My mom was in and out of the hospital this winter and with me the second closest in distance to her and my dad, I’ve been heavily involved in updating the rest of the family as to her current health. I am lucky that my brother, the only son, married a wonderful lady who has also been very hands-on throughout the ordeal. She and my brother live the closest to my parents, only a couple miles up the highway on their own farm so they check on my parents to make sure they have groceries and are eating and especially that my mother is taking her medications.
I went with my mom to see her family doctor who runs the tiny clinic in the town near the farm. He’s run the clinic for a few years now and they are very lucky to have him. The rubberbanding my mom was doing, the repeated hospital admissions, was most like due to her unchecked depression. The problem was cyclical:
- Not eating or keeping hydrated
- Sepsis set in
- Sepsis treated (but not the depression)
- Depressed about the admission
- Not eating/hydrating
This last time she was taken to the emergency department at the hospital in the city I live instead of the very tiny critical access hospital in the above admissions. When I caught up with the ER doc, her analysis, which was backed up by lab work, indicated that all physically was fine with my mom. The infection from the sepsis was gone; blood pressure and thyroid levels good; but psychologically? She was “dead”. She wouldn’t look at the doctor and she wouldn’t answer any questions. It was following this appointment that we met up with the family doctor I mentioned previously.
If we didn’t get the symptoms of depression under control, she would continue the cyclical pattern already well established. He had a wonderful way of describing the depression to my mother, who I recall telling me many years to “get over it” when I was diagnosed with mild depression.
Diabetes is a chemical imbalance in the pancreas. Renal failure is a chemical imbalance in the kidneys. Depression is a chemical imbalance in the brain. It’s a disease of a major organ and shouldn’t be stigmatized, even though he knows it is, especially when one lives in a community made up of mostly farmers and their wives who never saw a need for a secondary education, at least in the peer group of my parents.
We reviewed her meds, one by one, discontinuing a couple and adding a couple in the hope that once her depression becomes manageable, her health (and memory, which has been declining in a frightfully rapid manner) would level out. In fact, he told us that one of the first signs of depression is memory loss or the appearance of senility especially in a geriatric patient. I have to believe this as my mom’s memory and recollection has improved, but I definitely see the early symptoms of dementia. I have to admit that I’m so glad Aitch is old enough to self-entertain herself on the days my mom comes up to spend time with her. In other words, she will tell grandma that her diaper needs to be changed instead of me coming home and finding her diaper heavy with several hours of urine.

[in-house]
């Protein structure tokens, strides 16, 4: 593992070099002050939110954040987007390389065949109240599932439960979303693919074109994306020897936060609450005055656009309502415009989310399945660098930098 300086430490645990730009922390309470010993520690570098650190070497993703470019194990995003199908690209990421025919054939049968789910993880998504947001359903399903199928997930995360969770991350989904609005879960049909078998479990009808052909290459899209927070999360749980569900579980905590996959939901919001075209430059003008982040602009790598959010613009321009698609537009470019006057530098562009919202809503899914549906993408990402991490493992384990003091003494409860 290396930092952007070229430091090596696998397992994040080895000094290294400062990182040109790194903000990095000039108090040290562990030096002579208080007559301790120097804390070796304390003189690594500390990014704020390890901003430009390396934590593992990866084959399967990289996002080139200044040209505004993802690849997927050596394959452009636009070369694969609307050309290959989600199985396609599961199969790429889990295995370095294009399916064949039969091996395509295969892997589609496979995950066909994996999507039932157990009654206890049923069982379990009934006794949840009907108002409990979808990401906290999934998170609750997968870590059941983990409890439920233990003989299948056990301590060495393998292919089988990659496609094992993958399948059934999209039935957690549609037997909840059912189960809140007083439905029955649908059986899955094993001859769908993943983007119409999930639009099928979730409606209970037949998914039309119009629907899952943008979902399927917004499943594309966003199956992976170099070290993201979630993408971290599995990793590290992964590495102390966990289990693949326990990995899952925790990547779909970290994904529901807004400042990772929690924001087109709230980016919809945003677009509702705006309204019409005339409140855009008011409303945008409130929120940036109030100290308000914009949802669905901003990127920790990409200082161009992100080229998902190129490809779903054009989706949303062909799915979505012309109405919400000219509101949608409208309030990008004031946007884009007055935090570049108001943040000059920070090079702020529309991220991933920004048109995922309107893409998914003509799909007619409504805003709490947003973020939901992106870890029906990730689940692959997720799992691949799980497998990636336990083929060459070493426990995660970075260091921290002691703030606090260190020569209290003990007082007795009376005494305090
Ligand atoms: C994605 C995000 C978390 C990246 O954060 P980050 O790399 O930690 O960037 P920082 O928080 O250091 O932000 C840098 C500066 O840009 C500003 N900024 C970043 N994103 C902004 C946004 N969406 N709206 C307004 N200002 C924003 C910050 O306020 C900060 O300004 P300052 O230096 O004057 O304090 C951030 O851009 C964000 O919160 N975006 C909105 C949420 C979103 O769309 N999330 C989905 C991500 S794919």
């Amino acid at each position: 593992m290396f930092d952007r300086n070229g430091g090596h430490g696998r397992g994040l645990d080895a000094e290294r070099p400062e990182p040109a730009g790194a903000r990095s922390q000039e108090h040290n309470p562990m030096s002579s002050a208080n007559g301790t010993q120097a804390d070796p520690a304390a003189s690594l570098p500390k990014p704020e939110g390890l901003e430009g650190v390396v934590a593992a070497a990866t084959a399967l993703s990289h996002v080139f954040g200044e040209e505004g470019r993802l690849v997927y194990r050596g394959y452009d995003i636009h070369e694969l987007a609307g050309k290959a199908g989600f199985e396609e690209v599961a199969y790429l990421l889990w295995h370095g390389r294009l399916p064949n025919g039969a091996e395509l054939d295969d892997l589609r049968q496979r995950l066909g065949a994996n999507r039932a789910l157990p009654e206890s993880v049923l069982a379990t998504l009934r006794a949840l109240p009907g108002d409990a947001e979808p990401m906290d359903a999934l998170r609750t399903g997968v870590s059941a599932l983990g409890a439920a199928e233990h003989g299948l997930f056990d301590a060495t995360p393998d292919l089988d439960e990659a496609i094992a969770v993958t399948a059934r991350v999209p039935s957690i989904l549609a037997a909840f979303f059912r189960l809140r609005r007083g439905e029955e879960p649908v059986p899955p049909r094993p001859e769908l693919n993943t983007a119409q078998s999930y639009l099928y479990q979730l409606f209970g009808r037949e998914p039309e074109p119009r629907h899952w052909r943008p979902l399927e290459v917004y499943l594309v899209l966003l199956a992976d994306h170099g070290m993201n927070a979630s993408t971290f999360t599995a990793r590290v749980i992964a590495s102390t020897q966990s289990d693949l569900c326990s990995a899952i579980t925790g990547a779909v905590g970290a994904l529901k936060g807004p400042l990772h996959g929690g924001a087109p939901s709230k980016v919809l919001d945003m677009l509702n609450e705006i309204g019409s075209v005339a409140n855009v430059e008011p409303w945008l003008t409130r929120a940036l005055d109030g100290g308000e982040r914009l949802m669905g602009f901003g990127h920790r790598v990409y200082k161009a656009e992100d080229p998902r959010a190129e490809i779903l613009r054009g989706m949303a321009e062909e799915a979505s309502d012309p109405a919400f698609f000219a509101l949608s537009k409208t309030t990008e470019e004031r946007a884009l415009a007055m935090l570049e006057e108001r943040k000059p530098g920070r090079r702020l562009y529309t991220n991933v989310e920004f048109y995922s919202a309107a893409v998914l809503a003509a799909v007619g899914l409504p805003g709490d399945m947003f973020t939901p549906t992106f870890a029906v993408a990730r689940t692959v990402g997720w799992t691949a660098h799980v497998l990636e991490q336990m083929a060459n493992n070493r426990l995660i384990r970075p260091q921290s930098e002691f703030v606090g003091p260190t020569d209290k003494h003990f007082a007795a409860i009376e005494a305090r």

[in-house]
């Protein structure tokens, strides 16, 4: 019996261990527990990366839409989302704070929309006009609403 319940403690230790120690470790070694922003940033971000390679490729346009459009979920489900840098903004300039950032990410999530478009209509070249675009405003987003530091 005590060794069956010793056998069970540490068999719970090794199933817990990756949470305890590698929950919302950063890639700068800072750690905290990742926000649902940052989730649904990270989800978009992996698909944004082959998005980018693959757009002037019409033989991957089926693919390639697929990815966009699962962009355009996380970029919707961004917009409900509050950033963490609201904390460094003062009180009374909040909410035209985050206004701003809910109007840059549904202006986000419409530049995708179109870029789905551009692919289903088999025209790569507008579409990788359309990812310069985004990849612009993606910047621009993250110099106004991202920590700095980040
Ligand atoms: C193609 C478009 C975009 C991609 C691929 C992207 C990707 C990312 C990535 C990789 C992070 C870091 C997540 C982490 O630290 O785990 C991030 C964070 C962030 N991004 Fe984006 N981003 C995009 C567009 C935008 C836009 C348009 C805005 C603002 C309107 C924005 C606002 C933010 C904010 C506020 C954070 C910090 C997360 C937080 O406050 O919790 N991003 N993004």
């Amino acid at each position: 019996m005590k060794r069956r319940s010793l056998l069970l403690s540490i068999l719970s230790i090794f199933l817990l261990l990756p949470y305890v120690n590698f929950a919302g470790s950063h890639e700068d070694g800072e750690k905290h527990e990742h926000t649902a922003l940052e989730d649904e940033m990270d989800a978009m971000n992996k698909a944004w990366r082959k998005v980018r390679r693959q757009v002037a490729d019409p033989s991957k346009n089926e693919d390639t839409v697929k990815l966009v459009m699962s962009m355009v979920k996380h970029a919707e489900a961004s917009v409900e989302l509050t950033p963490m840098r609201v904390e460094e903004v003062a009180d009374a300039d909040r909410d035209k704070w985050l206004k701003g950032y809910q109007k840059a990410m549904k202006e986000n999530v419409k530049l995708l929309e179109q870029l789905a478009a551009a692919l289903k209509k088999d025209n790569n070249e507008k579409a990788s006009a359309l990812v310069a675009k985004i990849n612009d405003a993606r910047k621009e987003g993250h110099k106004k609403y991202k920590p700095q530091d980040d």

I see a little back-sliding in the improvements that had been made after her hospital admissions due to her rapidly deteriorating dental health and related mounting expenses. A couple weeks ago, one of her front teeth broke. According to the dentist, it had failed due to fatigue. An odd, but fitting description. My mom was faced with making the decision to get a partial bridge or a permanent one (a cost difference of a couple thousand dollars) when even more problems were found. Unfortunately, antidepressants can accelerate dental decay.
The decline of my mother’s health has been gradual but steady. I have a couple of siblings who see her very rarely as they live overseas and while I think it’s hard for me to see my mom like that, I can’t imagine what it’s like for them to see her age so drastically and radically between the time they saw her last and now.